President Joko “Jokowi” Widodo’s non-intervention approach to the worsening standoff between the National Police and the Corruption Eradication Commission (KPK) has won support from politicians but criticism from experts who condemn his indecisiveness as divisive for the country.
The current situation is similar to what happened last week when of 10 factions at the House of Representatives only the Democratic Party criticized the President for continuing to ask the House to endorse Comr. Gen. Budi Gunawan as National Police chief, despite his being named as a graft suspect by the antigraft body.
Jokowi had earlier proclaimed that he would not intervene in the ongoing tug-of-war between the National Police and the KPK that arose after the latter named Budi a suspect in a bribery case two weeks ago and continued when police filed criminal allegations against two KPK commissioners, leading to fears that the anti corruption institution might be rendered dysfunctional.
Last Friday the National Police named KPK deputy chairman Bambang Widjojanto a suspect for encouraging perjury in an election dispute case and chairman Adnan Pandu Praja was reported to the police the next day for allegedly illegally taking over the shares of logging company PT Desy Timber in Berau, East Kalimantan.
Golkar Party chairman Aburizal Bakrie applauded Jokowi’s move, saying outsiders should step out of the way and allow the law enforcement institutions to settle the matter themselves.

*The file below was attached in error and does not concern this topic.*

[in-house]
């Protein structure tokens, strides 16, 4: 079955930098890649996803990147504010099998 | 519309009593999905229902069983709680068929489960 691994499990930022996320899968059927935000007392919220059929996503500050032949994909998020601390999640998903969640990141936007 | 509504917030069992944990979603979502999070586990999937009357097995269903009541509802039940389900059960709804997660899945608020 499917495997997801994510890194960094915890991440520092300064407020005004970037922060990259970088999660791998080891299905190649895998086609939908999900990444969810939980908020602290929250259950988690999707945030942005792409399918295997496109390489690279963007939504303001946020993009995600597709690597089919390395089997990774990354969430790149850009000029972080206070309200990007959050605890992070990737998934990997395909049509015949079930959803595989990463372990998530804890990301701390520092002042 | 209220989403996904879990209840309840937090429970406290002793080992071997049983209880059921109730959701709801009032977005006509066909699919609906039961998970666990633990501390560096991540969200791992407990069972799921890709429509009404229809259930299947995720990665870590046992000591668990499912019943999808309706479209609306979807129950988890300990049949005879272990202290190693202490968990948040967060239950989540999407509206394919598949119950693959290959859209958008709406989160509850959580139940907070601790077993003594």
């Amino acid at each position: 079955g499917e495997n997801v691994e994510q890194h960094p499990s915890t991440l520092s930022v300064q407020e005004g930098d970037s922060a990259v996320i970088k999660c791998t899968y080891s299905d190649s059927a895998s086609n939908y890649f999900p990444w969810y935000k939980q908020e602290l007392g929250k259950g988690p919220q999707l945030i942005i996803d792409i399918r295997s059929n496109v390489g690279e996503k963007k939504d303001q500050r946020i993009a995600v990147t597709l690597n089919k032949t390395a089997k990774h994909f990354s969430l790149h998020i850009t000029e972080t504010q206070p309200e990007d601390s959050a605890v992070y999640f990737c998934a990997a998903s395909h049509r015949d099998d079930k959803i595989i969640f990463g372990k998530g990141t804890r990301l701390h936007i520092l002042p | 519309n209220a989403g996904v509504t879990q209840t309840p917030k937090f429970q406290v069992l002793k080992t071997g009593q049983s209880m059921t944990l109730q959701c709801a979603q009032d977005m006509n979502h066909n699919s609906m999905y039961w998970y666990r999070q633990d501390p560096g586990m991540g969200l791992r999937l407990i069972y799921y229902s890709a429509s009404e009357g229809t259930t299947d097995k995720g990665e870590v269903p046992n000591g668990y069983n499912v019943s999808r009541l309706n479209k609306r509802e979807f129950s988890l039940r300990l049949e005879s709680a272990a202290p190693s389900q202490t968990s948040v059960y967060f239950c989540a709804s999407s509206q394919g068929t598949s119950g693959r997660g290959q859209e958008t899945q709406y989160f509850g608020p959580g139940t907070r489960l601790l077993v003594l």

“Both of them [the KPK and the National Police] are law enforcement institutions. Let them resolve their own problems,” Aburizal said on the sidelines of a party meeting on Sunday.
Several other Golkar officials shared Aburizal’s view, including Speaker of the House of Representatives Setya Novanto and Aziz Syamsudddin, chairman of House’s Commission III overseeing legal affairs, human rights and security.
“No one is weakening the KPK,” Setya said. He added that he was calling on the public, as well as on state institutions, to not blame each other over the ongoing legal standoff between the KPK and the National Police.
The Democratic Party’s Benny Kabur Harman, who is a deputy chairman of House’s Commission III, only responded by saying, “It’s all in the President’s hands.” Meanwhile, House Deputy Speaker
Agus Hermanto said that the House’s leadership would task Commission III to further examine the matter.
Similarly, Asep Warlan Yusuf of Parahyangan Catholic University in Bandung suggested Jokowi set up an independent team to examine Bambang’s legal case in order to respond to suspicions that the KPK commissioner had been accused of criminality as an intentional attack on the institution.
“Also, Pak Jokowi must immediately talk with the House to discuss measures to be taken to prevent the KPK from becoming dysfunctional because of a lack of commissioners,” Asep said.
“At the same time, Jokowi must also tap someone else as a definitive National Police chief. And I think the person must not be Pak Budi Gunawan because of the controversy and the mounting public opposition to him,” the lecturer emphasized.
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